Beijing Sees Record Covid Cases as China Outbreak Spirals

China is battling a spiraling nationwide Covid outbreak Noel CELIS AFP/File
China is battling a spiraling nationwide Covid outbreak Noel CELIS AFP/File
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Beijing Sees Record Covid Cases as China Outbreak Spirals

China is battling a spiraling nationwide Covid outbreak Noel CELIS AFP/File
China is battling a spiraling nationwide Covid outbreak Noel CELIS AFP/File

China's capital Beijing posted a record number of new Covid cases on Tuesday, with the city hunkering down under a tightening chokehold of restrictions that have sent schools online, closed many restaurants and forced employees to work from home.

More than 28,000 new infections were reported nationwide -- nearing the record high since the pandemic began -- with Guangdong province and the city of Chongqing logging over 16,000 and 6,300 cases respectively, health authorities said.

New cases in Beijing have also jumped in recent days, more than doubling from 621 on Sunday to Tuesday's 1,438 -- a pandemic record for the city, said AFP.

The last major economy still welded to a zero-tolerance Covid policy, China enforced snap lockdowns, mass testing and quarantines to control outbreaks to great success in the earlier stages of the pandemic.

But the latest spiraling outbreak is testing the limits of that playbook, with officials keen to avoid citywide lockdowns like Shanghai's two-month ordeal in April, which marred the finance hub's economy and international image.

Three elderly Beijing residents with underlying diseases died from Covid over the weekend, authorities said, marking China's first Covid deaths since May.

While the capital has so far avoided a blanket shutdown, there have been widely enforced snap lockdowns of individual buildings and long PCR testing queues due to the requirement for a 24-hour negative test for entry to most public spaces.

Over the weekend, authorities advised residents to stay and home and not travel between districts. And on Monday required travelers to the city to test more times after they arrive.

Many tourist attractions, gyms and parks have been closed, with large-scale events such as concerts cancelled.

China declared its most significant easing of coronavirus measures to date on November 11, billed as an "optimization" to limit the economic and social impact of zero-Covid measures.

Among the steps was a reduction of compulsory quarantine times for international arrivals.

Multiple Chinese cities cancelled mass Covid testing last week but some later reinstated them, underlining the difficulty of controlling the fast-spreading Omicron variant.

Shijiazhuang, which had previously cancelled mass testing, began a partial lockdown Monday after cases surged, while several districts of southern epicenter Guangzhou also locked down the same day.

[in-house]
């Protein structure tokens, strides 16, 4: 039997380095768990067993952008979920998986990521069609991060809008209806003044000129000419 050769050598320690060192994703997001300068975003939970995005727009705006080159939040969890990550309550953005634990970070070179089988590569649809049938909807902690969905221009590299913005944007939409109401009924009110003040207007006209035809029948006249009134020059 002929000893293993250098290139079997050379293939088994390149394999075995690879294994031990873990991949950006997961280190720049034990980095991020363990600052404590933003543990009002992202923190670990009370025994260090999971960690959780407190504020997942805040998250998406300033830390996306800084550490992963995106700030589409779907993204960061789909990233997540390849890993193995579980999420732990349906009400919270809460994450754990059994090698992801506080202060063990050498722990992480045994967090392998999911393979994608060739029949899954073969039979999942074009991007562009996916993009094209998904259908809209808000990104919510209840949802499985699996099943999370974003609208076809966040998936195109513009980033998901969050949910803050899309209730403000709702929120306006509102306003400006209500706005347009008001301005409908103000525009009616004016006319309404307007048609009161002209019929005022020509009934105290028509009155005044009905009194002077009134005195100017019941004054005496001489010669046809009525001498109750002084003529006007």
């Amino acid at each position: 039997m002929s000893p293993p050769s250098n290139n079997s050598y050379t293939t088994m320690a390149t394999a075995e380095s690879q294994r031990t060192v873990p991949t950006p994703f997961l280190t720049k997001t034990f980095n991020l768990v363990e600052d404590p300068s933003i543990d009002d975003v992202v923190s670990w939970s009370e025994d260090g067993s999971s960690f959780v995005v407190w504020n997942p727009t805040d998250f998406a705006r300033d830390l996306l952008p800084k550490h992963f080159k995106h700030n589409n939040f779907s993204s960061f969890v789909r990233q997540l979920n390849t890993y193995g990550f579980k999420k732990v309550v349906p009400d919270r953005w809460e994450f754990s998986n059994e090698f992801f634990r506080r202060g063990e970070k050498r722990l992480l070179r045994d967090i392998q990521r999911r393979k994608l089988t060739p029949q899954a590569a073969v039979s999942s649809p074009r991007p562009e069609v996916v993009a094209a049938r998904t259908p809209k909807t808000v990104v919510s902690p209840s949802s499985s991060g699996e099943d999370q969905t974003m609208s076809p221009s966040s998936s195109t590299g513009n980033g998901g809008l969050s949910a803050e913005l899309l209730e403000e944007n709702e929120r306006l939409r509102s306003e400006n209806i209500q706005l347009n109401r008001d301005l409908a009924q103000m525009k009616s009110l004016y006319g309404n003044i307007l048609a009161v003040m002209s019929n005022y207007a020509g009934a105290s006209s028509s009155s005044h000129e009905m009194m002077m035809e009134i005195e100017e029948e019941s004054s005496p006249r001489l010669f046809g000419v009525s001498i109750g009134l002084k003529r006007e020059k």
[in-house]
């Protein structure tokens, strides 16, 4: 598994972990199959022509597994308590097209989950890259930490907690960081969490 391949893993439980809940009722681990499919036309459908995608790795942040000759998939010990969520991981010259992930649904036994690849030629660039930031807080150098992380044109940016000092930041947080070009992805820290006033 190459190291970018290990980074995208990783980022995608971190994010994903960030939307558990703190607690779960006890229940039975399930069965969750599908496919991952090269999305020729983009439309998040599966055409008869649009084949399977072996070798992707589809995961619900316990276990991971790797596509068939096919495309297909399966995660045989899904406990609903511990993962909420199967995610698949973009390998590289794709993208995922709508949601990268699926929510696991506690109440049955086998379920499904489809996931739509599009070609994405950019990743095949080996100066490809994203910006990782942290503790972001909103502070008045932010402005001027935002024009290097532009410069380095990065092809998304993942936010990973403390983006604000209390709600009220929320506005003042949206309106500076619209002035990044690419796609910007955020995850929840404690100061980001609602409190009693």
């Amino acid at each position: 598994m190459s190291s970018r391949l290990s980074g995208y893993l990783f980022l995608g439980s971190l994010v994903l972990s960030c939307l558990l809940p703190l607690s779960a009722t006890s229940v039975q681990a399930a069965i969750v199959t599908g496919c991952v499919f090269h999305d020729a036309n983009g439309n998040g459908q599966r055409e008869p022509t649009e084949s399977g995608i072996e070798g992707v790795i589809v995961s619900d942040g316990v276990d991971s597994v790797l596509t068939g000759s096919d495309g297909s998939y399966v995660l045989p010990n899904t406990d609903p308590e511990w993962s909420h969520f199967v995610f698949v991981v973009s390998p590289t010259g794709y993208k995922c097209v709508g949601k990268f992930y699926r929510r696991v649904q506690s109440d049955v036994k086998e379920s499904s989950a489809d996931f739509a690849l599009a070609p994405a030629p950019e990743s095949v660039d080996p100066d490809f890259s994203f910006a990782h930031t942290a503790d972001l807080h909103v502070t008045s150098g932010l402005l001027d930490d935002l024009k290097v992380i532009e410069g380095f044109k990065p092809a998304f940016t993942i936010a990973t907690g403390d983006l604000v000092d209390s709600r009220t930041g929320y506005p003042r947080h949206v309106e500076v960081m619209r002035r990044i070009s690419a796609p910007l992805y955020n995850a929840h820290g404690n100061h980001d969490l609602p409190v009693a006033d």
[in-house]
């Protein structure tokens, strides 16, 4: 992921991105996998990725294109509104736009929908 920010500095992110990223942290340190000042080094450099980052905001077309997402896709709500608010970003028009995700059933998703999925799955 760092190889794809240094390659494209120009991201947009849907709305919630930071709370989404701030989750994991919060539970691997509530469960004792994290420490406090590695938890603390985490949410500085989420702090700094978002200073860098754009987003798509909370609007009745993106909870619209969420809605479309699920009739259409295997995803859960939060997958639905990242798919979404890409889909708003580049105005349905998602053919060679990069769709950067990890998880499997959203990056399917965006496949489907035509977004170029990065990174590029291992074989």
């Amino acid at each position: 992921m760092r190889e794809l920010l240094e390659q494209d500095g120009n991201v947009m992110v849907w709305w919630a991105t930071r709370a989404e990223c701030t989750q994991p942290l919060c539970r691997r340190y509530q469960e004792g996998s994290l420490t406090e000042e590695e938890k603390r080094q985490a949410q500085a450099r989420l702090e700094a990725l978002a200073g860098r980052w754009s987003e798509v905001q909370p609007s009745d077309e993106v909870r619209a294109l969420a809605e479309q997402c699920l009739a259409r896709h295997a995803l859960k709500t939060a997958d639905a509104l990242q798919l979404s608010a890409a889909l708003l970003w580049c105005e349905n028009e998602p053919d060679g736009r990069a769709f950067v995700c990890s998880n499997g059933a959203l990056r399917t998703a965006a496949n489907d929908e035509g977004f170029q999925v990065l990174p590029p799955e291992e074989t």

The limited relaxation has not marked a reversal of zero-Covid, which has left China internationally isolated, wreaked havoc on the economy, and sparked protests in a country where dissent is routinely crushed.



Israeli Polls Show Netanyahu Party Narrowing Gap Behind Gantz 

Israeli Prime Minister Benjamin Netanyahu and Cabinet Minister Benny Gantz attends a news conference in the Kirya military base in Tel Aviv, Israel, on Oct. 28, 2023. (AP)
Israeli Prime Minister Benjamin Netanyahu and Cabinet Minister Benny Gantz attends a news conference in the Kirya military base in Tel Aviv, Israel, on Oct. 28, 2023. (AP)
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Israeli Polls Show Netanyahu Party Narrowing Gap Behind Gantz 

Israeli Prime Minister Benjamin Netanyahu and Cabinet Minister Benny Gantz attends a news conference in the Kirya military base in Tel Aviv, Israel, on Oct. 28, 2023. (AP)
Israeli Prime Minister Benjamin Netanyahu and Cabinet Minister Benny Gantz attends a news conference in the Kirya military base in Tel Aviv, Israel, on Oct. 28, 2023. (AP)

Israeli Prime Minister Benjamin Netanyahu's right wing Likud party has reduced the gap behind the centrist party of former minister Benny Gantz, who quit the wartime unity government on Sunday, two polls showed on Friday.

The polls, for the left wing Ma'ariv daily and the right-wing Israel Hayom newspaper, showed Likud winning 21 seats behind the National Unity Party on 24. The Ma'ariv poll last week showed Gantz's party on 27 seats, while at the start of the year, it was regularly polling in the high 30s.

The Ma'ariv poll shows the current ruling coalition winning 52 seats in the 120-seat Knesset, against 58 for the main opposition parties, with the balance of 10 seats held by the United Arab List and the left-wing Hadash-Ta'al alliance.

The Israel Hayom poll put the coalition on 50 seats against 61 for the opposition parties and 9 for the UAL and Hadash-Ta'al.

Both polls showed a majority of voters would prefer Gantz as prime minister in a head-to-head choice with Netanyahu. However, the Israel Hayom poll showed that if former prime minister Naftali Bennett were to join forces with Avigdor Liberman and Gideon Saar, two other center right politicians from outside the Likud camp, their alliance could beat both Likud and Gantz's National Unity Party.

Gantz, a former army general and defense minister in the last government, joined Netanyahu's coalition last year as a gesture of national unity following the devastating attack by Hamas on Oct 7.

However, he clashed repeatedly with other ministers and quit the government after demanding Netanyahu articulate a clear strategic plan for the war in Gaza, now in its ninth month.

Netanyahu, who was widely blamed for the security failures that allowed the Oct. 7 attack to take place, has refused to call early elections and would not normally face voters until 2026 if his coalition with a clutch of religious and right-wing pro-settler parties holds.